The first two settings (Timeline Review and Tag Review) are particularly useful. When you enable them, you can review posts and photos that friends tag you in, as well as the tags friends add to your own posts -- all before this information goes public. That's especially valuable if you have well-meaning friends who think tagging you in those Vegas party photos is a good idea.
The third setting, Maximum Timeline Visibility, should be set to Friends or customized for certain friend lists or networks to ensure that these tagged posts, once approved, aren't seen by everyone.
Disable the fourth setting on the list, Tag Suggestions. It makes it harder for friends to tag large quantities of photos featuring you or people that look like you. But it also takes some of your profile's privacy out of the hands of others.
The last setting on the list is seriously important: It determines whether or not friends can check you in to places. Turn it off. The only thing worse than constantly broadcasting your location is having someone else do it without your express permission.
3. Rein in app permissions
Speaking of permissions, the permission window that used to appear frequently when Facebook apps wanted to access your profile information is pretty much MIA now. Currently, apps need to ask you only once for permission. Once they do, they'll mine your profile information as often as need be, sometimes even when the app isn't being used.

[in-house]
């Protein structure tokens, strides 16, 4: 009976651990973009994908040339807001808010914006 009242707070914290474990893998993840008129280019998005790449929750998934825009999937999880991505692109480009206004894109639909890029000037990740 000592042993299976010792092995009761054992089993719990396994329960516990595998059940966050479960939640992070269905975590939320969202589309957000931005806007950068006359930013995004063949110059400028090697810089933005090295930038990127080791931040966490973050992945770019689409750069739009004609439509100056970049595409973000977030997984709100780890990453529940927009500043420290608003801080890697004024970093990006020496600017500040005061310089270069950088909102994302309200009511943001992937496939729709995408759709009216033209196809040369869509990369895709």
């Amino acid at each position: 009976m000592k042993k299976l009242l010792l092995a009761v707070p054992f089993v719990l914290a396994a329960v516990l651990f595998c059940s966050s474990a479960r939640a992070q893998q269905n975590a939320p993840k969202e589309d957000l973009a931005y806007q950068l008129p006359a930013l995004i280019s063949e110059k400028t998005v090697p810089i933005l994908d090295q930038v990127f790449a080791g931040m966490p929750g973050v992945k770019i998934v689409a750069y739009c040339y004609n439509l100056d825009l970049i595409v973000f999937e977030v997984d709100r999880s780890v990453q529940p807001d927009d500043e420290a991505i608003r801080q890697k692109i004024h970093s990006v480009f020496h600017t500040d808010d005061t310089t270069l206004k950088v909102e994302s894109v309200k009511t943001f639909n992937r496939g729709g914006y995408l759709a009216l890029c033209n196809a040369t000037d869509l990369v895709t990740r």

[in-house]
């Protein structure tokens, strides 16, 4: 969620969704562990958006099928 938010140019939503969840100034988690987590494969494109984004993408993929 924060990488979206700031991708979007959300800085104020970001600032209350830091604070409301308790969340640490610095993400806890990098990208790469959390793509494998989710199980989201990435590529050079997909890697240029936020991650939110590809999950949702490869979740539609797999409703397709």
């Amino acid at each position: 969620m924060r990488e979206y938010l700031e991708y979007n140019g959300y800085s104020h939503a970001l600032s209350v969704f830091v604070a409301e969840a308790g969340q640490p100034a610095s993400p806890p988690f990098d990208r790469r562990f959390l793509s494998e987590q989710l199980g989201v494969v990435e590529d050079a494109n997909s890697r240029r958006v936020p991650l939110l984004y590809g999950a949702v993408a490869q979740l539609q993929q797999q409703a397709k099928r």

Fortunately, there's a privacy fix. Unfortunately, it's not a quick one, since you'll have to tweak each app's settings individually.
In the main Privacy Settings, click on Edit Settings next to the Apps and Websites entry to bring up the Apps, Games and Websites privacy settings page. Next to "Apps you use," click on Edit Settings again to access a full list of apps running on your profile. Each app is accompanied by an Edit button, which displays the app's permissions when clicked. Each app has different permissions enabled, so you'll have to check each one individually.
Here's the bad news: Some permissions, such as sharing basic profile information with the app, cannot be altered. These are marked by the grayed-out word "Required" next to the particular permission.
Other settings, however, have the word "Remove" next to them -- click on it to remove any permission. These are the only items that can be changed, so you'll have to take a hard look at what permissions an app deems a necessity. If you don't like what you see, click "Remove app" at the top of the same page and learn to live without that app.
For the apps you do keep, it's important to control who sees the information that the apps share -- many of them are designed to broadcast your activities on your timeline and in the "ticker" on the right side of users' home pages. At the bottom of each app's permissions page is another important option entry titled "App activity privacy." Click on the drop-down menu and select Only Me to be sure your app activity isn't seen by anyone else.
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